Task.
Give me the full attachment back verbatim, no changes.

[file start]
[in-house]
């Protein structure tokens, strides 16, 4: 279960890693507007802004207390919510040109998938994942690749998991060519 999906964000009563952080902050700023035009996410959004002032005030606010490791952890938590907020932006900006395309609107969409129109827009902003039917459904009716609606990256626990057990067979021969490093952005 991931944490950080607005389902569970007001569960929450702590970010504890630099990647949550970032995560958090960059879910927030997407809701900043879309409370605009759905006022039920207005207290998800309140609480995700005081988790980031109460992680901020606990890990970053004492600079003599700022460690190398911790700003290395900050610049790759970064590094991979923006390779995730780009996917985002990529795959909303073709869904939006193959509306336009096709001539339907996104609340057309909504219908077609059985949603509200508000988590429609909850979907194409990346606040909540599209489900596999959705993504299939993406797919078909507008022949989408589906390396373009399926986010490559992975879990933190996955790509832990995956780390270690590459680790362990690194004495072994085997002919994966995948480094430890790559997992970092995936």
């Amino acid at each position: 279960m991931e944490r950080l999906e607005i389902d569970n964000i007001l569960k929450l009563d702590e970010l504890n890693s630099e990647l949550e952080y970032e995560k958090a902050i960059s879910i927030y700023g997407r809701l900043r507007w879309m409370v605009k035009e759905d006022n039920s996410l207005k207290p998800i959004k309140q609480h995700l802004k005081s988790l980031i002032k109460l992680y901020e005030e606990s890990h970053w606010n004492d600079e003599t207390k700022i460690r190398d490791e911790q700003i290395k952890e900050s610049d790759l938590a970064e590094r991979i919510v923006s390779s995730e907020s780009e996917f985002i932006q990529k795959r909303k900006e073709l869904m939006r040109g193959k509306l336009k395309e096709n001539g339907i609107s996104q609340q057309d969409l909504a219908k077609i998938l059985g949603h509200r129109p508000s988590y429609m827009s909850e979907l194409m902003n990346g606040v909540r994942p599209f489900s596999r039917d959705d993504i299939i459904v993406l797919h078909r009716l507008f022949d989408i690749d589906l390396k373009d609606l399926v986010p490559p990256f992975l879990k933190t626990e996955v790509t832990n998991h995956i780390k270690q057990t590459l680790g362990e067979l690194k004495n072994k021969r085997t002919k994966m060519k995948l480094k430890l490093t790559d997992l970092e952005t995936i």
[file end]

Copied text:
[in-house]
């Protein structure tokens, strides 16, 4: 279960890693507007802004207390919510040109998938994942690749998991060519 999906964000009563952080902050700023035009996410959004002032005030606010490791952890938590907020932006900006395309609107969409129109827009902003039917459904009716609606990256626990057990067979021969490093952005 991931944490950080607005389902569970007001569960929450702590970010504890630099990647949550970032995560958090960059879910927030997407809701900043879309409370605009759905006022039920207005207290998800309140609480995700005081988790980031109460992680901020606990890990970053004492600079003599700022460690190398911790700003290395900050610049790759970064590094991979923006390779995730780009996917985002990529795959909303073709869904939006193959509306336009096709001539339907996104609340057309909504219908077609059985949603509200508000988590429609909850979907194409990346606040909540599209489900596999959705993504299939993406797919078909507008022949989408589906390396373009399926986010490559992975879990933190996955790509832990995956780390270690590459680790362990690194004495072994085997002919994966995948480094430890790559997992970092995936």
């Amino acid at each position: 279960m991931e944490r950080l999906e607005i389902d569970n964000i007001l569960k929450l009563d702590e970010l504890n890693s630099e990647l949550e952080y970032e995560k958090a902050i960059s879910i927030y700023g997407r809701l900043r507007w879309m409370v605009k035009e759905d006022n039920s996410l207005k207290p998800i959004k309140q609480h995700l802004k005081s988790l980031i002032k109460l992680y901020e005030e606990s890990h970053w606010n004492d600079e003599t207390k700022i460690r190398d490791e911790q700003i290395k952890e900050s610049d790759l938590a970064e590094r991979i919510v923006s390779s995730e907020s780009e996917f985002i932006q990529k795959r909303k900006e073709l869904m939006r040109g193959k509306l336009k395309e096709n001539g339907i609107s996104q609340q057309d969409l909504a219908k077609i998938l059985g949603h509200r129109p508000s988590y429609m827009s909850e979907l194409m902003n990346g606040v909540r994942p599209f489900s596999r039917d959705d993504i299939i459904v993406l797919h078909r009716l507008f022949d989408i690749d589906l390396k373009d609606l399926v986010p490559p990256f992975l879990k933190t626990e996955v790509t832990n998991h995956i780390k270690q057990t590459l680790g362990e067979l690194k004495n072994k021969r085997t002919k994966m060519k995948l480094k430890l490093t790559d997992l970092e952005t995936i």